Dr. Michelle Fiscus, who was Tennessee's top vaccine official until she was unceremoniously fired in July amid Republican attacks on the state health department, is now suing the state in federal court for defamation.
The saga of the former medical director of the state's Vaccine-Preventable Diseases and Immunization Program has gotten more scandalous at every turn. Fiscus' firing came after Republicans in the state legislature turned their ire on the Tennessee Department of Health because of youth-focused vaccine outreach. They singled out Fiscus in particular because she had signed a letter to providers about the Mature Minor Doctrine — a legal principle created by the Tennessee Supreme Court in 1987 that allows physicians to treat certain minors ages 14 to 18 without parental consent. When she was fired, Fiscus said publicly that her ouster was exactly what it appeared to be — a political sacrifice offered by Gov. Bill Lee's administration to extreme elements within his party.
The state later released records to reporters indicating that Fiscus had multiple conduct issues leading up to her firing — but they left out her sterling performance reviews.
But perhaps the most memorable detail of the whole hubbub — one cited in just about every local or national report on the story — was the menacing item Fiscus said she'd received nearly a week before she was fired. She said a package from Amazon had been sent to her office and that it contained a dog muzzle. She interpreted it as a threat, she said, or at the very least a message that she should shut up. Fiscus reported the package to the Tennessee Department of Safety and Homeland Security, which opened an investigation.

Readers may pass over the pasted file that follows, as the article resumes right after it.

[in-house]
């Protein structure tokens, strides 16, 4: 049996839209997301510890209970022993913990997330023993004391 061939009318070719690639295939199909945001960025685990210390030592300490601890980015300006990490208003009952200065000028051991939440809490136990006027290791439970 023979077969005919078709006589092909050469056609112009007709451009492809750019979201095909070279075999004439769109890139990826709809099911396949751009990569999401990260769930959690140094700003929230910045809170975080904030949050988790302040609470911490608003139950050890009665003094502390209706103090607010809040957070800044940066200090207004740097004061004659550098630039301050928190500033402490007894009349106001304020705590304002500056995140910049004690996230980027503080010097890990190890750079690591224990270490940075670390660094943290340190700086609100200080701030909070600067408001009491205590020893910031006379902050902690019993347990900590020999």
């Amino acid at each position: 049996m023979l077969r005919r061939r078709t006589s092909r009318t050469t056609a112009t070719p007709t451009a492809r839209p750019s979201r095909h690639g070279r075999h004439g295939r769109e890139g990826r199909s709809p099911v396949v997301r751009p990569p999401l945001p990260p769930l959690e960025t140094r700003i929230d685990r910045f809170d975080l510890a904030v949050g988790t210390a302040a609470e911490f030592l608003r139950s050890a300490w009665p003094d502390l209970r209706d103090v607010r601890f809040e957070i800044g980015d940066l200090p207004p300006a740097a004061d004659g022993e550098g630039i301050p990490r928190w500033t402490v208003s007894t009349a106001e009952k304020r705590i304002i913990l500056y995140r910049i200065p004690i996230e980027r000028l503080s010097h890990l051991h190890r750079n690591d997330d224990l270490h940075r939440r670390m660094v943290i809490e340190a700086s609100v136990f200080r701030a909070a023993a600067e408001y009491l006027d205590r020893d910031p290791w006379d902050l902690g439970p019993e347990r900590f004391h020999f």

The story receded somewhat, although Fiscus continued to speak out about the state's disappointing vaccination efforts and lacking overall response to the Delta wave. Then another bizarre twist: State investigators concluded that Fiscus had bought the muzzle herself, or at least that the muzzle was purchased using a credit card in her name. Fiscus denied it in absolute terms.
And now she is suing the state, citing damages ranging from serious mental and emotional distress to loss of employment and diminished reputation and standing in the community. She is seeking financial compensation to be determined at trial as well as a name-clearing hearing. In a sworn declaration included with the complaint, under penalty of perjury, Fiscus says among other things, "I did not order this muzzle from Amazon and I do not know who ordered the muzzle from Amazon."
The suit, filed Thursday and first reported by Axios, names state health commissioner Lisa Piercey, chief medical officer Tim Jones and the Tennessee Department of Health.
In a statement provided by her husband, Fiscus says: "The complaint and declaration speak for themselves. I look forward to my name being cleared despite the Tennessee Department of Health's denial of my right to do so."